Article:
And this is exactly what she intends to do in 2012. How do I know? Because in May, I met with Attorney Keith Ingram, Elections Director; and explained that the primary candidates submitted to the Secretary by the TDP had undergone no federal qualification, meaning they were not entitled to appear on the general election ballot. I even offered to show him the actual candidate applications I have received from both state parties. But, he wasn’t interested. On the contrary; he dismissed me with a wave of the hand (literally), proposing if I had a problem with the ballot configuration, I should ‘go tell it to the legislature.’
So, I did. That is, as the Texas legislature does not formally reconvene until January 2013; I met with members of the legislature’s interim election committee. They agreed; the Secretary is not carrying out the intention of their ballot eligibility legislation. The committee was tentatively scheduled to hold hearings this summer. Yet, too few members were sufficiently interested in remedying the ballot eligibility problem, to reach a quorum. As a result; the hearings have been postponed until after the parties’ Presidential nominating conventions, too late for committee members to help us fix the problem in time for the printing of the general election ballot.
In sum; under TX law, only the names of federally qualified candidates are entitled to appear on the general election ballot but as of now, the Executive branch intends to exercise its discretion to put candidates on the ballot who have not been federally qualified, anyway; and the Legislative branch won’t stop them.
Now, it is up to the Judicial branch to ensure that our ballot complies with state law.
This is where we come in. We, the citizens of TX, must ask the Judicial branch to order Secretary Andrade to refrain from exercising her discretion to place on the general election ballot the names of any Democrat or Republican candidates for President or Vice President who have failed to establish for the primary ballot, they were federally qualified for the job.
How do we do this? We file an injunction. Not to keep off the general election ballot both the Democrat and Republican parties; but only to keep off the ballot the names of those Presidential and Vice Presidential nominees from the parties who have not been federally qualified for the job. (Keep in mind; we don’t elect the President and Vice President in the general election, anyway, but only the Electors for the political parties.)
This means coming up with the money to draft the legal documents, and pay the filing and notice fees. In addition, because the Respondent is a state agency; the Motion must be filed in Austin, which means covering the cost of local accommodations during the court proceedings.
(I had considered that Steve Munisteri, Chair of the RPT, would be well situated to bring this case, because he not only has access to both the financial and legal resources required, but also the added advantage of being located in Austin. But that was before I realized; many of the Vice Presidential nominees currently being considered for the Republican Party were also not federally qualified to appear on the TX general election ballot, inasmuch as they hadn’t applied to the state chair for a place on the primary ballot. And even I am not brazen enough to ask Chairman Munisteri to file an injunction keeping off our general election ballot the name of the Republican Vice Presidential nominee!)
But regardless of who files this injunction; clearly, it needs to be filed, in order to protect the integrity of the ballot so that at least we voters here in TX know which candidates have (or have not) been federally qualified for the job. And we need to do this ASAP, before the Presidential nominating conventions. Because when they end; the national parties, through the state party chairs, will submit the names of the party nominees to the Secretary, who will certify the names of those candidates, even the ones who have not been federally qualified, to the ballot.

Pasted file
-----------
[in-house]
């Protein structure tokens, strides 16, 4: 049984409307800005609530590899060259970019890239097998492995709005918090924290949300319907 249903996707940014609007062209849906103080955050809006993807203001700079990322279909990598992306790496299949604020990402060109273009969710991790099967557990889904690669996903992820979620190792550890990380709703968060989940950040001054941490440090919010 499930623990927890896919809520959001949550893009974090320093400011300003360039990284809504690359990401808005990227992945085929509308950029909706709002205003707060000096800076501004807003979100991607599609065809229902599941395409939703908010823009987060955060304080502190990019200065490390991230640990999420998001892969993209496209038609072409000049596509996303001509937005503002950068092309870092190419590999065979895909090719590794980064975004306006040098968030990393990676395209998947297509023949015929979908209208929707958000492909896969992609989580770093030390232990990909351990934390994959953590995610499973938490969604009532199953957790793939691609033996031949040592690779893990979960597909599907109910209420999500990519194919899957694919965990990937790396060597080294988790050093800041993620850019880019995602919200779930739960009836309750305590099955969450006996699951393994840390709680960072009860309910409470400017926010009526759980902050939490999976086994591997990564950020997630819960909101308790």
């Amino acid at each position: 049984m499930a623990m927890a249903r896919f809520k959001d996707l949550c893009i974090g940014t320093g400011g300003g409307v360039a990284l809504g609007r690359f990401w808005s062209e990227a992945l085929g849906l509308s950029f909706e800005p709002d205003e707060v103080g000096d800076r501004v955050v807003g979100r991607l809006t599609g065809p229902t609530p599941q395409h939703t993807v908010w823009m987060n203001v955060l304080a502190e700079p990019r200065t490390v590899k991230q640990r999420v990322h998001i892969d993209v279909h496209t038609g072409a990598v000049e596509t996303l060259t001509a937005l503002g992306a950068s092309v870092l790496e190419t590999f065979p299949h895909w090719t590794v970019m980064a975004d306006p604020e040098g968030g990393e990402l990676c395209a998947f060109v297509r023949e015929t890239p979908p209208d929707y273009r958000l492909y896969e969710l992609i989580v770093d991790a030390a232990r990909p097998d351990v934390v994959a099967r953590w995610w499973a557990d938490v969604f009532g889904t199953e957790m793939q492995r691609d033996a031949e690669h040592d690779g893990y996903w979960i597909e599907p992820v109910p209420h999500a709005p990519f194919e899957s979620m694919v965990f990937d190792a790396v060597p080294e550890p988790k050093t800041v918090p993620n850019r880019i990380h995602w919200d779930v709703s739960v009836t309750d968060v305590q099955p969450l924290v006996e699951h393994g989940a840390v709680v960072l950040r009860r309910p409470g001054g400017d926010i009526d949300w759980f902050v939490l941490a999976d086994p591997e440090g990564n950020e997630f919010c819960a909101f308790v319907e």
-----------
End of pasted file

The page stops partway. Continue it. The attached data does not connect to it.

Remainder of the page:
I am uniquely situated to file this injunction. For starters; I am the onIy person who can provide first-hand authentication of the evidence required to ‘make the case’: I have met with the Secretary and the Legislature; and, more importantly, obtained those critical candidate ballot applications directly from the parties. But I also have a good grasp of the issues involved and the confidence to present the Motion. (Hat tip to “jbjd” who, having conceived and assembled this case, is now preparing to draft the legal documents.)
But we need help. Lots of it. And not just financial. We need a core group of Texans – jbjd operates from the east coast – who can carry out a myriad of ‘clerical’ tasks, including but not limited to copying; faxing; and filing. If you want to sponsor this TX Ballot Challenge; please, see me after this meeting.
 The first request I sent to the TDP went unanswered. But jbjd advised me to send another request listing the applicable TX statutes. (She explained; they are more apt to pay attention if they know you know the law.) This time; they responded immediately.
 In fact; the TDP had not produced the documents I requested evidencing their candidates were federally qualified. (jbjd joked, it’s like asking the Secretary to produce a list of registered voters and she sends the budget, instead.) So, as provided for under the PIA, I filed a complaint of non-compliance with the Attorney General. Incredibly, AAG June Harden issued an opinion letter saying, the state political parties are not covered by the PIA, in the Texas statutes under Government Code, inasmuch as they are not listed in the “Definitions” section, as a “government entity.” However, she failed to notice that 1) the section of the PIA immediately preceding the definitions section, clearly indicates records which are “public” are covered by the Act; and 2) ballot applications are explicitly defined as “public records” under another title of the Texas statutes: Election Code.
Please, contribute to the TEXAS BALLOT CHALLENGE CHALLENGE.